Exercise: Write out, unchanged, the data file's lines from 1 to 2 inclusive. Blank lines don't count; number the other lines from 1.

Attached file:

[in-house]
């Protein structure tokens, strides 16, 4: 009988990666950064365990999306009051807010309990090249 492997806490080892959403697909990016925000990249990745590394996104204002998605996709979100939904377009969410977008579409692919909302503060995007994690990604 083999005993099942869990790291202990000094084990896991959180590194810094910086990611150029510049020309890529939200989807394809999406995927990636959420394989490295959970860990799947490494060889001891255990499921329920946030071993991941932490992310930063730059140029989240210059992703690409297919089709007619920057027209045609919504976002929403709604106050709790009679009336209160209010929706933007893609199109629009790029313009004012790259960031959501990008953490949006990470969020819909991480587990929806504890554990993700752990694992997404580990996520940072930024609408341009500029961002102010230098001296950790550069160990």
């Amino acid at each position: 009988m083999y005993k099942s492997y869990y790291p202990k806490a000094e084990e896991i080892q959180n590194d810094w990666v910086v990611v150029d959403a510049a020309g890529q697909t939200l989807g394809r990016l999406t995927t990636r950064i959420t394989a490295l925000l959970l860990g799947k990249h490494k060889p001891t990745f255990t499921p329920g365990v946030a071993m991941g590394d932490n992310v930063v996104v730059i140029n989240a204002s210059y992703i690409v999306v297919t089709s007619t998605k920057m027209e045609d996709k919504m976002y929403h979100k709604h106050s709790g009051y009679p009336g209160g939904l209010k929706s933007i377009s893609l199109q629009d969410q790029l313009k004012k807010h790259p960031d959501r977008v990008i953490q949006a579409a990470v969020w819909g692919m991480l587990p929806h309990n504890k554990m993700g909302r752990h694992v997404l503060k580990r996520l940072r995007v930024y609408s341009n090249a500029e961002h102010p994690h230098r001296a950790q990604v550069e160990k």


[in-house]
């Protein structure tokens, strides 16, 4: 009988990666950064365990999306009051807010309990090249 492997806490080892959403697909990016925000990249990745590394996104204002998605996709979100939904377009969410977008579409692919909302503060995007994690990604 083999005993099942869990790291202990000094084990896991959180590194810094910086990611150029510049020309890529939200989807394809999406995927990636959420394989490295959970860990799947490494060889001891255990499921329920946030071993991941932490992310930063730059140029989240210059992703690409297919089709007619920057027209045609919504976002929403709604106050709790009679009336209160209010929706933007893609199109629009790029313009004012790259960031959501990008953490949006990470969020819909991480587990929806504890554990993700752990694992997404580990996520940072930024609408341009500029961002102010230098001296950790550069160990």